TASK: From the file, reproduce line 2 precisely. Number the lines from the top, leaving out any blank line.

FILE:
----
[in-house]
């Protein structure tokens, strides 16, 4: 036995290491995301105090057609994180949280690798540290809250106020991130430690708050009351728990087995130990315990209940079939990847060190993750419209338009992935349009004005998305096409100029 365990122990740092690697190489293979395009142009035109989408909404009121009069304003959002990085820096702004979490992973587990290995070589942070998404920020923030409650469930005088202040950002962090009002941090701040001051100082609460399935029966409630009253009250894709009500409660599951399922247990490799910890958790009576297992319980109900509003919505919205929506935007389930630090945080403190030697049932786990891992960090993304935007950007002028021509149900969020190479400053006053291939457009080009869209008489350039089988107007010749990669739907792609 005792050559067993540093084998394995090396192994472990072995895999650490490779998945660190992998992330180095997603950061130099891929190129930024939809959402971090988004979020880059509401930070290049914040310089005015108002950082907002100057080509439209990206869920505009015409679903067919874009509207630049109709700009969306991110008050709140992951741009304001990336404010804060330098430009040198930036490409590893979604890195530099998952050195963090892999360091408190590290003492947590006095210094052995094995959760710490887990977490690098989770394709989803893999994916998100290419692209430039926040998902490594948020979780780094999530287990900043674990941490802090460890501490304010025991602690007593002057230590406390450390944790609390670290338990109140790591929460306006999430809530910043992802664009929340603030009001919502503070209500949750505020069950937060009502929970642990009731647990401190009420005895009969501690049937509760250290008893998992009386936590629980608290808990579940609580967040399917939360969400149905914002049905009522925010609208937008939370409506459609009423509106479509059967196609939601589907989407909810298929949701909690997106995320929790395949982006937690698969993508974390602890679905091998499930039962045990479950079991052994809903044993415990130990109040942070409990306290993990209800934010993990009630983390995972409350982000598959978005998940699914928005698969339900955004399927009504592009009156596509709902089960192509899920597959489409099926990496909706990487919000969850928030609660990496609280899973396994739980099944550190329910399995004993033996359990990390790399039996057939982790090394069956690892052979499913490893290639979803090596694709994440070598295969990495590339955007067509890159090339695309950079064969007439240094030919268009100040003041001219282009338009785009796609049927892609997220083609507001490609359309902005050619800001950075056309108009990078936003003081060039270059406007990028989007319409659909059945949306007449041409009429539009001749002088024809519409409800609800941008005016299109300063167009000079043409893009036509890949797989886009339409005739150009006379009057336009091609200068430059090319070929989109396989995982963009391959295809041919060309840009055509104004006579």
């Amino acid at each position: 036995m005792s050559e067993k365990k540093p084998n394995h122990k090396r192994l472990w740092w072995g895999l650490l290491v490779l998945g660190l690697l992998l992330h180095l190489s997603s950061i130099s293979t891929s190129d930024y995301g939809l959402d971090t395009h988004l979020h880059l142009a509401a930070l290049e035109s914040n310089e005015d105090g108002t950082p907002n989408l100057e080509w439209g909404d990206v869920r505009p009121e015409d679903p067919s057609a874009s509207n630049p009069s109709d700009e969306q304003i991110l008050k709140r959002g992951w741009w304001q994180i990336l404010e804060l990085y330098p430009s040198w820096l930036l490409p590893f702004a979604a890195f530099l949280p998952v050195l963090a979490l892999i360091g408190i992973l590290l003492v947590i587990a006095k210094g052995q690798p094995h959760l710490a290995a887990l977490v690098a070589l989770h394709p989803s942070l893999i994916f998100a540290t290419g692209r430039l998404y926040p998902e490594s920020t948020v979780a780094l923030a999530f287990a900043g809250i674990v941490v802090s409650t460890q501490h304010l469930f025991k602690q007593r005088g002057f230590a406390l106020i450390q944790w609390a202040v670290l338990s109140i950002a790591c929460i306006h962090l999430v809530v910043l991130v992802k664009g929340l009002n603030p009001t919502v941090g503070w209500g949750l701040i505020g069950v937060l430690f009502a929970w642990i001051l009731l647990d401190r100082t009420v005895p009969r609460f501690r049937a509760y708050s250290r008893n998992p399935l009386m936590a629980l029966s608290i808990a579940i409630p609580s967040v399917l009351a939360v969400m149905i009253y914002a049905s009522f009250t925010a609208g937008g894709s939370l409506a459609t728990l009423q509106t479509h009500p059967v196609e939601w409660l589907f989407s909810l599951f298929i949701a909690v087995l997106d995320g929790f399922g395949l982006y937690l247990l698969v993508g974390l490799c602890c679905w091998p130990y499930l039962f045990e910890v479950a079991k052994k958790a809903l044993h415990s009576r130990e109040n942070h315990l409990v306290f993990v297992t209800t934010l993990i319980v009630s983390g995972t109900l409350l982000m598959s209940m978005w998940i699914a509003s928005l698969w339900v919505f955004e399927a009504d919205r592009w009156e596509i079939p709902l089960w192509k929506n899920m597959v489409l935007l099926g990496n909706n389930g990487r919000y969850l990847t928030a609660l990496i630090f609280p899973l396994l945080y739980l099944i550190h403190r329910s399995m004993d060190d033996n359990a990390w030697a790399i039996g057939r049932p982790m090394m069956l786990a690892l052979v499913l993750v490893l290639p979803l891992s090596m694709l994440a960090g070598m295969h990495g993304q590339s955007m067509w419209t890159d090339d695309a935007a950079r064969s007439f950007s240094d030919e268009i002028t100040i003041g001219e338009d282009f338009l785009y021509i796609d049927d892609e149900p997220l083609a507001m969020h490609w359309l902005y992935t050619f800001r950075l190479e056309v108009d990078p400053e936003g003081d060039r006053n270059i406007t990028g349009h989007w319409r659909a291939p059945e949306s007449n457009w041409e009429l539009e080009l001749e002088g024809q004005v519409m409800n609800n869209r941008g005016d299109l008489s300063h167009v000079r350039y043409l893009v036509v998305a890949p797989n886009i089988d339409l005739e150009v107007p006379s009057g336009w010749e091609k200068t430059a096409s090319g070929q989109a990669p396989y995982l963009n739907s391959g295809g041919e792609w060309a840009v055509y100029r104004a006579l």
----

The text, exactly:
């Protein structure tokens, strides 16, 4: 036995290491995301105090057609994180949280690798540290809250106020991130430690708050009351728990087995130990315990209940079939990847060190993750419209338009992935349009004005998305096409100029 365990122990740092690697190489293979395009142009035109989408909404009121009069304003959002990085820096702004979490992973587990290995070589942070998404920020923030409650469930005088202040950002962090009002941090701040001051100082609460399935029966409630009253009250894709009500409660599951399922247990490799910890958790009576297992319980109900509003919505919205929506935007389930630090945080403190030697049932786990891992960090993304935007950007002028021509149900969020190479400053006053291939457009080009869209008489350039089988107007010749990669739907792609 005792050559067993540093084998394995090396192994472990072995895999650490490779998945660190992998992330180095997603950061130099891929190129930024939809959402971090988004979020880059509401930070290049914040310089005015108002950082907002100057080509439209990206869920505009015409679903067919874009509207630049109709700009969306991110008050709140992951741009304001990336404010804060330098430009040198930036490409590893979604890195530099998952050195963090892999360091408190590290003492947590006095210094052995094995959760710490887990977490690098989770394709989803893999994916998100290419692209430039926040998902490594948020979780780094999530287990900043674990941490802090460890501490304010025991602690007593002057230590406390450390944790609390670290338990109140790591929460306006999430809530910043992802664009929340603030009001919502503070209500949750505020069950937060009502929970642990009731647990401190009420005895009969501690049937509760250290008893998992009386936590629980608290808990579940609580967040399917939360969400149905914002049905009522925010609208937008939370409506459609009423509106479509059967196609939601589907989407909810298929949701909690997106995320929790395949982006937690698969993508974390602890679905091998499930039962045990479950079991052994809903044993415990130990109040942070409990306290993990209800934010993990009630983390995972409350982000598959978005998940699914928005698969339900955004399927009504592009009156596509709902089960192509899920597959489409099926990496909706990487919000969850928030609660990496609280899973396994739980099944550190329910399995004993033996359990990390790399039996057939982790090394069956690892052979499913490893290639979803090596694709994440070598295969990495590339955007067509890159090339695309950079064969007439240094030919268009100040003041001219282009338009785009796609049927892609997220083609507001490609359309902005050619800001950075056309108009990078936003003081060039270059406007990028989007319409659909059945949306007449041409009429539009001749002088024809519409409800609800941008005016299109300063167009000079043409893009036509890949797989886009339409005739150009006379009057336009091609200068430059090319070929989109396989995982963009391959295809041919060309840009055509104004006579």